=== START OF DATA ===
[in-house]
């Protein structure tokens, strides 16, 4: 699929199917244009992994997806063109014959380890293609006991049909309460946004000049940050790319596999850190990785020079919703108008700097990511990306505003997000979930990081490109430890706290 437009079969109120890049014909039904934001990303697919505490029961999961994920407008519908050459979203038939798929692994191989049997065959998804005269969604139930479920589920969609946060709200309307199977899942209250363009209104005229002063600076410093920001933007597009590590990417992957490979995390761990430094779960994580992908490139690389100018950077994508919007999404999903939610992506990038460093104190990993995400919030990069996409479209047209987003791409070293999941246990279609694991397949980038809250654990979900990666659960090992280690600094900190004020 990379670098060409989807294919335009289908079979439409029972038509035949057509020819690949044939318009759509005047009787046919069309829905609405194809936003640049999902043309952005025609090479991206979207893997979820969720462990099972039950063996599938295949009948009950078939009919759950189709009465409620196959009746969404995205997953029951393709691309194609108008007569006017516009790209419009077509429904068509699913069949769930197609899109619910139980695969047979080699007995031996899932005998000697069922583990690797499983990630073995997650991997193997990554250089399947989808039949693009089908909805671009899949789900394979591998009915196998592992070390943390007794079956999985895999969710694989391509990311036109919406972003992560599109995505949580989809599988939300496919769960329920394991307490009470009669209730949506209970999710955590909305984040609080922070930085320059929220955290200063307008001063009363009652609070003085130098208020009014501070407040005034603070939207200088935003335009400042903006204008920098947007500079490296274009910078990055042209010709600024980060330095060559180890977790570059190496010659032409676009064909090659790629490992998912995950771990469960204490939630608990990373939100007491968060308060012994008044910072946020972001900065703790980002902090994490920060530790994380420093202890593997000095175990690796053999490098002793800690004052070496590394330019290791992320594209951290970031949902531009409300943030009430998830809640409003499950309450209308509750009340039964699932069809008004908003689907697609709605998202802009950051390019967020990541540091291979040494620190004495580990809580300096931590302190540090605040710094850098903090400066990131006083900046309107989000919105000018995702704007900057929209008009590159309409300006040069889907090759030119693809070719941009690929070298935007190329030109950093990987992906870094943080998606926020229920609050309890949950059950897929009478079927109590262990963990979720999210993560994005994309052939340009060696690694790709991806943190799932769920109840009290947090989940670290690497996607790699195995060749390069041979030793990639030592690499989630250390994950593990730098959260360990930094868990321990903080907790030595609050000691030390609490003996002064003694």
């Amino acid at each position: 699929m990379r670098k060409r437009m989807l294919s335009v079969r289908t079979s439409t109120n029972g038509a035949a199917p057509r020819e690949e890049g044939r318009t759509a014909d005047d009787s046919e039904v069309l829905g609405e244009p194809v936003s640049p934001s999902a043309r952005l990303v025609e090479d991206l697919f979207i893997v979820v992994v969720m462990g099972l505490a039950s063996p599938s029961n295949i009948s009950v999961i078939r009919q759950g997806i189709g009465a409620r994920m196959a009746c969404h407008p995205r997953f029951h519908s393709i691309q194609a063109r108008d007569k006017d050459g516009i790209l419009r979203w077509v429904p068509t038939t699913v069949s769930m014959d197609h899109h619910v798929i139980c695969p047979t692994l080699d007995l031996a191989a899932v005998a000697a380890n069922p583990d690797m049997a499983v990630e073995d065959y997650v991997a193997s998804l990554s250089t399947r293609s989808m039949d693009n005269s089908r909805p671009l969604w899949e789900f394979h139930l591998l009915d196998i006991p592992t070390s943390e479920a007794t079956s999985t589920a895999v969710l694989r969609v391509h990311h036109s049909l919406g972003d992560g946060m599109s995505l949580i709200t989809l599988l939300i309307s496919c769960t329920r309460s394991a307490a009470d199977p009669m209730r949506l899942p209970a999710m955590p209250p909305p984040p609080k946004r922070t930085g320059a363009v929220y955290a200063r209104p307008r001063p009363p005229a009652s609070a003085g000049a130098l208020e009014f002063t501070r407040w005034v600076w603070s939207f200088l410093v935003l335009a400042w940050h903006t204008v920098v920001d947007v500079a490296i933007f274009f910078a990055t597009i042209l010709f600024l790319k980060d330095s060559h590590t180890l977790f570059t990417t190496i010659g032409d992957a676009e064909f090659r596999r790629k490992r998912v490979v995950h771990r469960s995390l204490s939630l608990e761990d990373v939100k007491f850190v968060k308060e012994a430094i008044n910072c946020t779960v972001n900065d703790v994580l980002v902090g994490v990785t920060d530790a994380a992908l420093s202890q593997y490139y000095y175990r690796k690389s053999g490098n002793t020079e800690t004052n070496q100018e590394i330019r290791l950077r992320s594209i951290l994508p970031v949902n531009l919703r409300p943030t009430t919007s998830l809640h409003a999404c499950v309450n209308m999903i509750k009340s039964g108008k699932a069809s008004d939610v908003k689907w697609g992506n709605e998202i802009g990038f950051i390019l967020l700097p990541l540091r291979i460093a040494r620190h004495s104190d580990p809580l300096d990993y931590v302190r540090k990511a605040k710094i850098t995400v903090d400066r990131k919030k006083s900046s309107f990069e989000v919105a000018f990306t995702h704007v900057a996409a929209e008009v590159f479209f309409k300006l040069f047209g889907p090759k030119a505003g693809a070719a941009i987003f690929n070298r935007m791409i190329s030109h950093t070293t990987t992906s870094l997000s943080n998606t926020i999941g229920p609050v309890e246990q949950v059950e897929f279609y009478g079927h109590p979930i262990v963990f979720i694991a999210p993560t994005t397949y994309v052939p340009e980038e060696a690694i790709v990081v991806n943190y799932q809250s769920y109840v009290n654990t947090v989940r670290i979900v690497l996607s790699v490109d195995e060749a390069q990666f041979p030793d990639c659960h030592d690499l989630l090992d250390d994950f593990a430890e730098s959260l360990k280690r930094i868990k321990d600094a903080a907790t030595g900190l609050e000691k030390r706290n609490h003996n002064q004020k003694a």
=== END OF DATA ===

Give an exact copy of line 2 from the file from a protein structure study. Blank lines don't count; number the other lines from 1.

């Protein structure tokens, strides 16, 4: 699929199917244009992994997806063109014959380890293609006991049909309460946004000049940050790319596999850190990785020079919703108008700097990511990306505003997000979930990081490109430890706290 437009079969109120890049014909039904934001990303697919505490029961999961994920407008519908050459979203038939798929692994191989049997065959998804005269969604139930479920589920969609946060709200309307199977899942209250363009209104005229002063600076410093920001933007597009590590990417992957490979995390761990430094779960994580992908490139690389100018950077994508919007999404999903939610992506990038460093104190990993995400919030990069996409479209047209987003791409070293999941246990279609694991397949980038809250654990979900990666659960090992280690600094900190004020 990379670098060409989807294919335009289908079979439409029972038509035949057509020819690949044939318009759509005047009787046919069309829905609405194809936003640049999902043309952005025609090479991206979207893997979820969720462990099972039950063996599938295949009948009950078939009919759950189709009465409620196959009746969404995205997953029951393709691309194609108008007569006017516009790209419009077509429904068509699913069949769930197609899109619910139980695969047979080699007995031996899932005998000697069922583990690797499983990630073995997650991997193997990554250089399947989808039949693009089908909805671009899949789900394979591998009915196998592992070390943390007794079956999985895999969710694989391509990311036109919406972003992560599109995505949580989809599988939300496919769960329920394991307490009470009669209730949506209970999710955590909305984040609080922070930085320059929220955290200063307008001063009363009652609070003085130098208020009014501070407040005034603070939207200088935003335009400042903006204008920098947007500079490296274009910078990055042209010709600024980060330095060559180890977790570059190496010659032409676009064909090659790629490992998912995950771990469960204490939630608990990373939100007491968060308060012994008044910072946020972001900065703790980002902090994490920060530790994380420093202890593997000095175990690796053999490098002793800690004052070496590394330019290791992320594209951290970031949902531009409300943030009430998830809640409003499950309450209308509750009340039964699932069809008004908003689907697609709605998202802009950051390019967020990541540091291979040494620190004495580990809580300096931590302190540090605040710094850098903090400066990131006083900046309107989000919105000018995702704007900057929209008009590159309409300006040069889907090759030119693809070719941009690929070298935007190329030109950093990987992906870094943080998606926020229920609050309890949950059950897929009478079927109590262990963990979720999210993560994005994309052939340009060696690694790709991806943190799932769920109840009290947090989940670290690497996607790699195995060749390069041979030793990639030592690499989630250390994950593990730098959260360990930094868990321990903080907790030595609050000691030390609490003996002064003694």